- The power of the next generation: This workplace environment does not necessarily suit the younger and more progressive members of the firm and in fact they see that this can hold back progress in the firm. Is the partnership model the enemy of progress in this respect? Why should a few traditionalists trump the economics of progress and change?
- Getting the job done: Are the new generation of lawyers really bothered about being cooped up in offices? Why sit cocooned in one and miss out on the wider human interaction and those water cooler/coffee machine moments? If you can’t see your colleagues at the tea point you’re less likely to grab a chance for an impromptu discussion and will seek more formal meetings, which can be hard to arrange and time-consuming.
- Adapting to change: All professions can read confidential material and make calls in an open plan space, it’s just another excuse. And in any event purpose-built rooms can be constructed for this if need be.
- Collegiate approach: The issue of confidentiality rather ignores the professional ethics that must exist. Shouldn’t lawyers treat each other as part of the same firm with common interests. If something must be treated more discreetly, rooms can exist for that purpose. In fact, the opposite of keeping everything within such a confine is to share and collaborate and to be able to cross-sell. Is it one firm or a series of mini firms called departments?
Mayur Patel at law firm RPC agrees, commenting:
“When we moved into one building in 2006, our CEO drove change in the firm with an ambition to break down hierarchical barriers, increase cross selling, improve collaboration and develop a greater sense of team spirit. Open plan offices support this business case much better than the traditional cellular space.”
The Economic Argument For Open Plan
Other factors are also in play here, that perhaps contribute towards this more contemporary approach, not least the economic argument that is becoming a hard reality for all firms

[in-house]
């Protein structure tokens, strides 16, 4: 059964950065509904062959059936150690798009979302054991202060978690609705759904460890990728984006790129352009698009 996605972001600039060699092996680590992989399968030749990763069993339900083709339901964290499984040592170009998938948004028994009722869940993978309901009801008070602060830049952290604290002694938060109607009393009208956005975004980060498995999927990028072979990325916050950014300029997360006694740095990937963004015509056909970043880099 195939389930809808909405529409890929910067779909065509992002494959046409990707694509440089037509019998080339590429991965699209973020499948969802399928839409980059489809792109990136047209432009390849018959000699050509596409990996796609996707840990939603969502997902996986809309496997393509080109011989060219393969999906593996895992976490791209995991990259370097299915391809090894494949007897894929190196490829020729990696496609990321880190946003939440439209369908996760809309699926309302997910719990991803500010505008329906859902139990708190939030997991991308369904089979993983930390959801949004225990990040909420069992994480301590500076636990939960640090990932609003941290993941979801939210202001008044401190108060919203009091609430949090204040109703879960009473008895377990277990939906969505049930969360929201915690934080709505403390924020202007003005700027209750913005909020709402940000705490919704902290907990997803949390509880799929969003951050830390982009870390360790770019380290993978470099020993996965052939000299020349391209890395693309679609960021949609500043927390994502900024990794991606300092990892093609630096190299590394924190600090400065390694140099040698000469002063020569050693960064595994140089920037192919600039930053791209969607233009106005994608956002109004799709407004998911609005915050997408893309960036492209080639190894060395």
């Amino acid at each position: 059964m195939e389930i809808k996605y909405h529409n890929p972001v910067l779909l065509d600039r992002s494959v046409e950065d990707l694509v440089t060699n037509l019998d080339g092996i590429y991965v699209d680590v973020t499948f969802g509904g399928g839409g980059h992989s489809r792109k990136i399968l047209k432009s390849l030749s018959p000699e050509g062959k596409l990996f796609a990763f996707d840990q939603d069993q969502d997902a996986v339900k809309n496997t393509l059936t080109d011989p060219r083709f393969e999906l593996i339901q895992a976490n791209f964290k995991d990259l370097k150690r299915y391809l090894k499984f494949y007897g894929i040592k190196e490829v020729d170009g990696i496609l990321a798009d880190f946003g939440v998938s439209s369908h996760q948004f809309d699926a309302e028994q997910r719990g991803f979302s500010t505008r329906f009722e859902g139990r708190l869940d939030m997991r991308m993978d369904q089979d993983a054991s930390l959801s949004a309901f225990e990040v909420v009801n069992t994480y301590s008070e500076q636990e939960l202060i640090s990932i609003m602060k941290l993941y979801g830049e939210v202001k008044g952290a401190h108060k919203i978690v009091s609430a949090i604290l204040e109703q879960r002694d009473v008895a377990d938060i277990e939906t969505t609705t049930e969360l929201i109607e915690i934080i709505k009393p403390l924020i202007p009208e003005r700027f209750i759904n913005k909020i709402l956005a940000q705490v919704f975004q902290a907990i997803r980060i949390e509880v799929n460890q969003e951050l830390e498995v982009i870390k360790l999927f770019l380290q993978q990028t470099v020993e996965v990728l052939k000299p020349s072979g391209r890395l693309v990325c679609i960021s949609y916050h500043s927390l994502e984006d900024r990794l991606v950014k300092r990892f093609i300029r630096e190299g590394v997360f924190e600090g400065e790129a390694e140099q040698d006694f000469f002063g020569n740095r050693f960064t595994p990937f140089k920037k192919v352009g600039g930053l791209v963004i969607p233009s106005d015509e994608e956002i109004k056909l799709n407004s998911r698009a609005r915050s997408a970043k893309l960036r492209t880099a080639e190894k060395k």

- Office space is increasingly expensive
- Cellular space is far more expensive to fit out and this cost had to be found from the firm’s revenue, thus affecting profitability and competitiveness
- Cellular offices take between a third and twice as much space, so require a much greater rent, rates and service charge. This cost negates profitability and not only competitiveness but also potentially remuneration
- Open plan enables more flexibility in the workplace as teams change, shrink or grow, this is particularly relevant when different departments form teams on major legal projects
- It is far cheaper to refresh and upgrade an open plan space
- The maintenance overheads of open plan space are cheaper as there is less material to maintain e.g. doors and fewer mechanical and electrical items that can go wrong
- Finally, when the time comes to leave a building, the dilapidation costs on open plan are considerably lower
In summary, we have seen a definite move towards a more modern and collegiate office configuration with our most recent clients in the legal sector. We believe that engaging with clients early on ensures the project is a success, as the ultimate vision is researched and understood and, crucially, the concept is bought into by the firm as a whole. This way all employees embrace the changes that are being made and contribute towards their final fruition. Happy staff ensure productivity remains high and the firm can continue to flourish and move towards the next stage of its growth agenda.